A conversation between Ella Fontanals-Cisneros and Tiago de Abreu Pinto
Ella Fontanals-Cisneros, Cuban collector and member of the International Council of the ARCO Foundation, and Tiago de Abreu Pinto, independent curator and PhD in Art History from the Complutense University of Madrid, talk in this video about Ella's collection and project.
History On Collecting
Patrizia Sandretto Re Rebaudengo, Fondazione Sandretto Re Re Rebaudengo, Turin and President of the International Council of the ARCO Foundation; and Tiago de Abreu Pinto, independent curator and PhD in Art History from the Complutense University of Madrid, star in a conversation organised by the ARCO Foundation.
Jimena Blázquez (Montenmedio Arte Contemporáneo)
Define your collection in one word.
A happy memory you associate with art.
My first art history classes when I was 14 years old.
What artwork do you regret not buying?
A curtain by Leonor Antunes
Your first acquisition.
A painting by a Colombian artist at ARCO
Your latest acquisition.
An installation by Gabriel Chaile
If you could only keep one piece from your collection, what would it be?
A painting by Alvaro Barrington.
Which important museum have you still not visited?
Naoshima in Japan
What does the art in your collection say about you?
I think the selection of works shows a commitment to the social and intellectual concerns of our time.
If you could take any artwork from a museum, what would you choose?
A painting from Picasso’s Blue Period
Which artist would you like to have dinner with?
What do you look for in a piece of art?
Intensity, universality, for it to be full of generosity and speak of realities.
An anecdote about ARCO.
When I went with all the money I’d saved from a whole year at my first job to buy a piece of art.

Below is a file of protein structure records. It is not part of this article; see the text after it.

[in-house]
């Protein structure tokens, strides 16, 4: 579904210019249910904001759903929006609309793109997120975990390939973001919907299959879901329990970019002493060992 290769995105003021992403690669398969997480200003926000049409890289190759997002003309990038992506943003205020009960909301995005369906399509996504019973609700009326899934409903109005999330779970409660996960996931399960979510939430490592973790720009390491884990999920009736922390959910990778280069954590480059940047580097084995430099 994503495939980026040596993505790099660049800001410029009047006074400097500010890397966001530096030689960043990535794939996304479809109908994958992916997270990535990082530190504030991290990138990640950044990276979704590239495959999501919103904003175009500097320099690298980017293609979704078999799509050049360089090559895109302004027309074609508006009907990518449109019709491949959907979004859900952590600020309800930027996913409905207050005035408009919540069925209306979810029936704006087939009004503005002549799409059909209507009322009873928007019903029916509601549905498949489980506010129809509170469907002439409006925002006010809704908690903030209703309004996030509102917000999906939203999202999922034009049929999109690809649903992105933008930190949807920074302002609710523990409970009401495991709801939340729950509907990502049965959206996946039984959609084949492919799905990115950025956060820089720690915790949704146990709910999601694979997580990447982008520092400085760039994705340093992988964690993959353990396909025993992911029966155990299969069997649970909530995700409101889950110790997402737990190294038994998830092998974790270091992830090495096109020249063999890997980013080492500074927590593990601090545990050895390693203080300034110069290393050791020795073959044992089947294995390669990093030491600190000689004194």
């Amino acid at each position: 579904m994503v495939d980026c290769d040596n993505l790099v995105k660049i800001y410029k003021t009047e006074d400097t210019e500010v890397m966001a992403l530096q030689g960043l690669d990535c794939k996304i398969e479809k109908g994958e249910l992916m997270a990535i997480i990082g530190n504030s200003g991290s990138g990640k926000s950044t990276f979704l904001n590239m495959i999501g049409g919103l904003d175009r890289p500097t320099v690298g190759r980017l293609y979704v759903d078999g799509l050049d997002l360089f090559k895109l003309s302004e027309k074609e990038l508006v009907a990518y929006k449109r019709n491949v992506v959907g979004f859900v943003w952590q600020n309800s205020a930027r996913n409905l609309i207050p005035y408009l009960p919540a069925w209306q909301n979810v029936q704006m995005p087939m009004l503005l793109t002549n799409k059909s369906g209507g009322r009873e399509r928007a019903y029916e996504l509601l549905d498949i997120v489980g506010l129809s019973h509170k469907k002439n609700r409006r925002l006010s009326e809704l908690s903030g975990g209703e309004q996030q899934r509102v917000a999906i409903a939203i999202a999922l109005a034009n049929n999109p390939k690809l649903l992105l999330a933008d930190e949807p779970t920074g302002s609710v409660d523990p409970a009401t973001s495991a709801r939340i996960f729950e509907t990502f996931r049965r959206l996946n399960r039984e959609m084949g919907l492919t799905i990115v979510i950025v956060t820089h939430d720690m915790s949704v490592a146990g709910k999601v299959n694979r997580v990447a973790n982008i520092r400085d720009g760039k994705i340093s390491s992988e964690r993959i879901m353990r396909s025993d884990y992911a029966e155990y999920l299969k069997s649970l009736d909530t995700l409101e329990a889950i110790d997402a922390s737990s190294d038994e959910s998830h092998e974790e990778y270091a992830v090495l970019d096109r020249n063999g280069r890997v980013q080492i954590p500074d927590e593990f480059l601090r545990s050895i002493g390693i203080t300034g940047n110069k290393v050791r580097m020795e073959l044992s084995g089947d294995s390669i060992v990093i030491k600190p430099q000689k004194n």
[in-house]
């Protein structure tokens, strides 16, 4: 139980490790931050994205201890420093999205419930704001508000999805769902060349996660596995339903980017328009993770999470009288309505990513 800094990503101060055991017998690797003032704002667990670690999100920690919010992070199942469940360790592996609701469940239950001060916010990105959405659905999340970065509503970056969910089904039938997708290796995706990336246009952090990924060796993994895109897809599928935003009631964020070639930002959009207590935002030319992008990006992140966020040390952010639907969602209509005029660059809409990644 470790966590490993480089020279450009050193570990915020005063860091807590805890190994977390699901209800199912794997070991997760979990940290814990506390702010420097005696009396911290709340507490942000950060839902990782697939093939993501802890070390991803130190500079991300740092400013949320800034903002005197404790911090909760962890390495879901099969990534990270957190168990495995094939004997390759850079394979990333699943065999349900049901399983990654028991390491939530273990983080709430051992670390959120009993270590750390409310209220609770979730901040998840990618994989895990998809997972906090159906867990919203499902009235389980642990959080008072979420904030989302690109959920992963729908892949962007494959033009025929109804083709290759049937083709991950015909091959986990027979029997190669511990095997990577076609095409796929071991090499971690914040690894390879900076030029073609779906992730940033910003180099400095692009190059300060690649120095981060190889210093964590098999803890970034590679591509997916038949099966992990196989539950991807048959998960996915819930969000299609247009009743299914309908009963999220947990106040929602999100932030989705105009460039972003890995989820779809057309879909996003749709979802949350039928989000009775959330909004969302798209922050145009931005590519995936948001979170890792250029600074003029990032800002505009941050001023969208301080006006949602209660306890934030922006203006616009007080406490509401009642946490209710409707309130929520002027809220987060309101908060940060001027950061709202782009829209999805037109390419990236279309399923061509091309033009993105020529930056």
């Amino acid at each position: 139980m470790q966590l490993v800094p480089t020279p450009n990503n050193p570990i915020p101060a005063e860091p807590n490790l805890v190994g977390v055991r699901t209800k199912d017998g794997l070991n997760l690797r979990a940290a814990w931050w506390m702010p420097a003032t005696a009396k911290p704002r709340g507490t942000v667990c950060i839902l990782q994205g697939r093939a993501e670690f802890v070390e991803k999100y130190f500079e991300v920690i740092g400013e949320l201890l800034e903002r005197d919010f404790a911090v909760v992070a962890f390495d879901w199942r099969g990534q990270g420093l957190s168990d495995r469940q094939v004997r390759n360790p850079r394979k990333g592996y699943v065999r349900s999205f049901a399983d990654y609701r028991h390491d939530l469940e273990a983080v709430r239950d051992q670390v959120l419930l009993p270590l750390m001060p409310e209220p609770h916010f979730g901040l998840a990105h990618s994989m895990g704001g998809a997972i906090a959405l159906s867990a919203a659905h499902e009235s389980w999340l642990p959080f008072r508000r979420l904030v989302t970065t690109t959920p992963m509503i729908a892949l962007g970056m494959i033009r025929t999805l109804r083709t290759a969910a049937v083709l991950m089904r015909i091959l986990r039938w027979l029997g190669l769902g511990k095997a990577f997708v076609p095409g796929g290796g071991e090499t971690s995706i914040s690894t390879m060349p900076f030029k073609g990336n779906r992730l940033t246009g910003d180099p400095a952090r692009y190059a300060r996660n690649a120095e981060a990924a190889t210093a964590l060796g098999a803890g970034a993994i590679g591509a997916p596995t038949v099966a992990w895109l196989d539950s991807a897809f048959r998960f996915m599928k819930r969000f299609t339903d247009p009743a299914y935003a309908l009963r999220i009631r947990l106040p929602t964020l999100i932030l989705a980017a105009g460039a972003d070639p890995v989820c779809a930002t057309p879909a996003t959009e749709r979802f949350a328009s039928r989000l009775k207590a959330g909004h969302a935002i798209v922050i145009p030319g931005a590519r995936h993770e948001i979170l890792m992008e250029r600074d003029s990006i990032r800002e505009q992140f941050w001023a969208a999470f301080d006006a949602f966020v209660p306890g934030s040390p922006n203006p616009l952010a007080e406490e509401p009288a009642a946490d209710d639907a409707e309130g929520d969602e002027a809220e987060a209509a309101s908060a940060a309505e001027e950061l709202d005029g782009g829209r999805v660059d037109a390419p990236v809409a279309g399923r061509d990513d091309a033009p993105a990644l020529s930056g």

What do you expect from gallery owners?
Good advice, honesty and commitment to the artists they represent.
What do you hate in the art world?
A book on art.
The White Road by the artist Edmund de Waal
A work of art that makes you happy?
El Paseo by Wilfredo Prieto
Advice when buying art.
Buy what you like, not what they tell you to buy.
Do you have an objective for your collection?
To remain committed, supporting the artists of my generation.
Born in 1974 in Cadiz, Jimena Blázquez Abascal spent her youth between Cadiz and Madrid. At 18 she went abroad to study Art History in different European cities (in Italy, and in London and Paris). Since then she has centred her research on the field of contemporary art, continuing her academic studies with a Master’s Degree and a PhD from the Universidad de Cádiz centred on recovering abandoned spaces through contemporary culture and art. Her professional career began at the Musée Picasso in Paris, before continuing at expert Marc Blondeau’s art consultancy firm where she collaborated with well-known European and American collectors and distinguished contemporary art galleries.
In the year 2000 she definitively centred her professional career on the creation of the Fundación NMAC in Vejer de la Frontera (Cadiz). Since then she has curated over 45 specific projects from notable young and established artists including Sol Lewitt, Marina Abramovic’, Roxy Paine, Maurizio Cattelan, Susana Solano, Pilar Albarracín, Santiago Sierra, Olafur Eliasson, Jacobo Castellano and James Turrell, boosting many of their careers following the Fundación NMAC project.
At the same time, she has worked on the publication of various catalogues and has participated in international seminars. In 2003 she combined her work at the Fundación NMAC with a post as exhibitions curator at the contemporary art centre PS1/ MOMA in New York, where she oversaw numerous exhibitions by international artists, including one dedicated to new Spanish art which she co-curated with the prestigious curator Harald Szeemann. Her hard work in the Big Apple culminated in several exhibitions of young artists whose work had never before been shown in the United States, as well as periodic collaborations with different magazines, publications and seminars.
On her return she again focused her work on directing the Fundación NMAC and the new programme of activities, exhibitions and editions. In 2009 she was named Young Global Leader by the World Economic Forum for her commitment to spreading culture and education as basic tools for communication between civilisations. That same year she curated one of the most important projects by the North American artist James Turrell at the Fundación NMAC. She participates regularly in conferences and seminars. She is a member of ICOM and a board member of Fundación ARCO.
Frances Reynolds, Founder and Director of the Inclusartiz Institute; and Tiago de Abreu Pinto, independent Curator and PhD in Art History from the Complutense University of Madrid, are the participants in a conversation organised by Fundación ARCO.